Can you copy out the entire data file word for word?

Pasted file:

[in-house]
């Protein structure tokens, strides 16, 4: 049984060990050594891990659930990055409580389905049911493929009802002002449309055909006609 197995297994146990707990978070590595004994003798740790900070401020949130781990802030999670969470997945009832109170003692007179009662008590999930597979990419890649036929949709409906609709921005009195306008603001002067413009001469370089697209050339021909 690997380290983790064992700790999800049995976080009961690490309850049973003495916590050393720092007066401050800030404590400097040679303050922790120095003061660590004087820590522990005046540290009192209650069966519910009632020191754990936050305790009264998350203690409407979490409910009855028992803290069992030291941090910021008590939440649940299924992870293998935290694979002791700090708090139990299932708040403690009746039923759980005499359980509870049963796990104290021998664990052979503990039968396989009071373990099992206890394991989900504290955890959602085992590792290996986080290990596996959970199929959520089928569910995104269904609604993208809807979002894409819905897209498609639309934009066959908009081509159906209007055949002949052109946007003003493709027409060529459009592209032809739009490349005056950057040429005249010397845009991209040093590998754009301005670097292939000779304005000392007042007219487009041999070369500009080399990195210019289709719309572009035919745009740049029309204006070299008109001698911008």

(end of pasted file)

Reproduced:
[in-house]
């Protein structure tokens, strides 16, 4: 049984060990050594891990659930990055409580389905049911493929009802002002449309055909006609 197995297994146990707990978070590595004994003798740790900070401020949130781990802030999670969470997945009832109170003692007179009662008590999930597979990419890649036929949709409906609709921005009195306008603001002067413009001469370089697209050339021909 690997380290983790064992700790999800049995976080009961690490309850049973003495916590050393720092007066401050800030404590400097040679303050922790120095003061660590004087820590522990005046540290009192209650069966519910009632020191754990936050305790009264998350203690409407979490409910009855028992803290069992030291941090910021008590939440649940299924992870293998935290694979002791700090708090139990299932708040403690009746039923759980005499359980509870049963796990104290021998664990052979503990039968396989009071373990099992206890394991989900504290955890959602085992590792290996986080290990596996959970199929959520089928569910995104269904609604993208809807979002894409819905897209498609639309934009066959908009081509159906209007055949002949052109946007003003493709027409060529459009592209032809739009490349005056950057040429005249010397845009991209040093590998754009301005670097292939000779304005000392007042007219487009041999070369500009080399990195210019289709719309572009035919745009740049029309204006070299008109001698911008």